The other day I came across a fascinating YouGov poll examining British business leaders' attitudes toward the EU. The poll, which was conducted on behalf of Business for Britain, sampled 1,024 business leaders in September of 2013. It achieved good representativeness with respect to region, and moderate representativeness with respect to firm size (large businesses were over-represented), industry (services were over-represented, construction under-represented) and exporting status (exporting businesses were over-represented). For further details on methodology, see pp. 6-7 in the report.
The first major finding of the poll was that a sizeable majority of business leaders support holding a referendum over EU membership within the next few years: 66% were in favour of doing so, 26% were opposed, and 9% were unsure. This majority obtained for small, medium and large businesses, and for both exporting and non-exporting businesses.
The second major finding was that a plurality of business leaders would prefer renegotiating the terms of Britain's membership to leaving the EU altogether. When asked how they would vote in a referendum over EU membership: 49% said they would vote to stay in, 39% said they would vote to leave, and 11% said they were unsure.
The third major finding was that a plurality of business leaders think the costs of EU regulation outweigh the benefits of being in the EU: 46% said the costs outweigh the benefits, 37% said the benefits outweigh the costs, 8% said neither, and 10% said they were unsure.
Interestingly, as the chart above indicates, small business leaders were more likely than large business leaders to think the costs of EU regulation outweigh the benefits of being in the EU. There are a number of possible explanations for this. First, small businesses may be less likely to export to the EU than large businesses. Second, EU regulations may be more burdensome for small businesses than large businesses. Third, small business leaders may be more opposed to the EU for reasons unrelated to regulation, such as being against European integration.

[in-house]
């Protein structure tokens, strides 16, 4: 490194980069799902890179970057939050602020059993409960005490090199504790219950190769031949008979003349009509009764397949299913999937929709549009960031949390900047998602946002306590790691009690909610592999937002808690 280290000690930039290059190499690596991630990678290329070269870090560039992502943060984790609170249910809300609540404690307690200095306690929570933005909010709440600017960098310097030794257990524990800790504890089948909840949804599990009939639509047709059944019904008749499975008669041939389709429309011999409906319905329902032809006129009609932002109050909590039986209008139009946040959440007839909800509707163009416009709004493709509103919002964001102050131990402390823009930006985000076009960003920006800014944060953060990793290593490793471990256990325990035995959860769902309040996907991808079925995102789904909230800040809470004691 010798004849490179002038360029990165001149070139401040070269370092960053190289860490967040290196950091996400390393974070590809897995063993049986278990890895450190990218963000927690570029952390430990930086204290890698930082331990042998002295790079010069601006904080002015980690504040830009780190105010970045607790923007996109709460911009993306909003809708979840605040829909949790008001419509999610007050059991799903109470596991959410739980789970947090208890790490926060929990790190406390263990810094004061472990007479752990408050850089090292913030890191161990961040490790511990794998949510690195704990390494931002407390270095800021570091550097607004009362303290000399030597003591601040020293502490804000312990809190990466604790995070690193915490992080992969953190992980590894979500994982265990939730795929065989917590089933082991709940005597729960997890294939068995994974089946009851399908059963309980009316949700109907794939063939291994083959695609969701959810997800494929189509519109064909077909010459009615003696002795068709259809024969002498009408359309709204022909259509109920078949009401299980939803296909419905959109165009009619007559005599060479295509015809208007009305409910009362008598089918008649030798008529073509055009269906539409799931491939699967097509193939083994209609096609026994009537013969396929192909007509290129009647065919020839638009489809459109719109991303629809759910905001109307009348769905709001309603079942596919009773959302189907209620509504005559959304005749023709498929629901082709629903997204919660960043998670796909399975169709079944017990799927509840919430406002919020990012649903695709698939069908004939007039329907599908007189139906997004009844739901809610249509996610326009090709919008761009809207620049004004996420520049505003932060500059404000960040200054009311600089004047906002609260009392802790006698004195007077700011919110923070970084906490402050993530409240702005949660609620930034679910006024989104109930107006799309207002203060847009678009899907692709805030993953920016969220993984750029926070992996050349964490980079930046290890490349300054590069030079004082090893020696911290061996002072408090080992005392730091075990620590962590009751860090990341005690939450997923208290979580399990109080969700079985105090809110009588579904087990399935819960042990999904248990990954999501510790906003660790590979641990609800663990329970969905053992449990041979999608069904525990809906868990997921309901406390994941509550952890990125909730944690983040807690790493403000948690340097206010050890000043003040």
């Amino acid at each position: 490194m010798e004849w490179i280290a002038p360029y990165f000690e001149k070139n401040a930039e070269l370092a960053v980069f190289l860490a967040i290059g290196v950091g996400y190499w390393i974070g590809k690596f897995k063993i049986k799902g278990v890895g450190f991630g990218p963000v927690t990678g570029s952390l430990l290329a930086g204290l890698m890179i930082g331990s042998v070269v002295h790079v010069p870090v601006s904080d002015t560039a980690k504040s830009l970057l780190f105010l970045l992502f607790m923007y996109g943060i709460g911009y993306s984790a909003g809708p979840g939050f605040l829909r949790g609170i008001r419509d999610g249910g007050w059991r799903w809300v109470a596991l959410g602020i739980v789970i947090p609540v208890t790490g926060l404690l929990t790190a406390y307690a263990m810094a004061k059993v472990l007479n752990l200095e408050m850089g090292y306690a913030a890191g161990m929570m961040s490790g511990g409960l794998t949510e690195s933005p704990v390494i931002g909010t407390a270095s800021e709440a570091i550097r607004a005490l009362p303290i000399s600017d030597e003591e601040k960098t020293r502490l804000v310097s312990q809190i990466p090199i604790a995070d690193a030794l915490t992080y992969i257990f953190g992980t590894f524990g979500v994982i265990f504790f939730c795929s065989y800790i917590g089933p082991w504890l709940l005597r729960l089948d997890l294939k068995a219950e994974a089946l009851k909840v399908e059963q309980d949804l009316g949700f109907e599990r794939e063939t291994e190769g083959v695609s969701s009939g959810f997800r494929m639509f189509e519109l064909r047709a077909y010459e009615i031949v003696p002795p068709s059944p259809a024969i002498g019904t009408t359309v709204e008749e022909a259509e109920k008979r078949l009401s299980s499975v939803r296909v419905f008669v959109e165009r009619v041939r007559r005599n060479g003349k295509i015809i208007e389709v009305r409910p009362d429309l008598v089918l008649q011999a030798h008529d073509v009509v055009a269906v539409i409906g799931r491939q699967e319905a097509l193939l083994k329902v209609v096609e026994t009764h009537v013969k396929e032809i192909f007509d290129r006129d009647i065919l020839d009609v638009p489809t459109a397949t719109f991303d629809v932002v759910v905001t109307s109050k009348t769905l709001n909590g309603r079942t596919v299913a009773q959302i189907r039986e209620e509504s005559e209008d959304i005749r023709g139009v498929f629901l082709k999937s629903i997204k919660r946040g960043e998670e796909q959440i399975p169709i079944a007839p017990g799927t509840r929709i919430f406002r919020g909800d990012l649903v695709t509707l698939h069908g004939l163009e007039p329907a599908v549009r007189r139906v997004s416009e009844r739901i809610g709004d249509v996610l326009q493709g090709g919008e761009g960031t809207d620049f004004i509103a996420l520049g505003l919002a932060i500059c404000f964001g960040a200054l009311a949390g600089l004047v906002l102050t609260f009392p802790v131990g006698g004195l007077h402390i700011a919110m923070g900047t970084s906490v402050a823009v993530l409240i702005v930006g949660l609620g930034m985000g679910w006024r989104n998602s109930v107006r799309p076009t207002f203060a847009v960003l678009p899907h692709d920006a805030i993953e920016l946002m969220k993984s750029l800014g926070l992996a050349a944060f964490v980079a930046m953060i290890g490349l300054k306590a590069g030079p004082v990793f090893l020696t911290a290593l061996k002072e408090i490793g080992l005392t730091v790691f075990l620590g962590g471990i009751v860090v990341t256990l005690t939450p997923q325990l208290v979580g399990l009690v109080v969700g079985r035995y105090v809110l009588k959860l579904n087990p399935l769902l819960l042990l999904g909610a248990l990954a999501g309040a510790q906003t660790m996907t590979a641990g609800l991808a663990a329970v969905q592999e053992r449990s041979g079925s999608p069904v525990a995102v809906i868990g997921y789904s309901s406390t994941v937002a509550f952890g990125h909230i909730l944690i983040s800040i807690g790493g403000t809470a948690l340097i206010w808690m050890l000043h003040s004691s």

From the perspective of the country as a whole, who is more likely to be right on this particular issue: small business leaders or large business leaders? There is at least one important reason to think it is the small business leaders, namely that small businesses generally can't use government to benefit themselves the way that big businesses can. As Milton Friedman explained,
You know it's an interesting thing if I look at the behaviour of business organisations. If I look at the NAM or the Chamber of Commerce, on any given issue they're as likely to be on the wrong side as on the right side. The only organisation that is almost always on the right side is the National Federation of Independent Business. Why? Because it represents small business. Why? Not because small businessmen are nobler than big businessmen. But because they know they can't get anywhere through government, while the big businessmen can.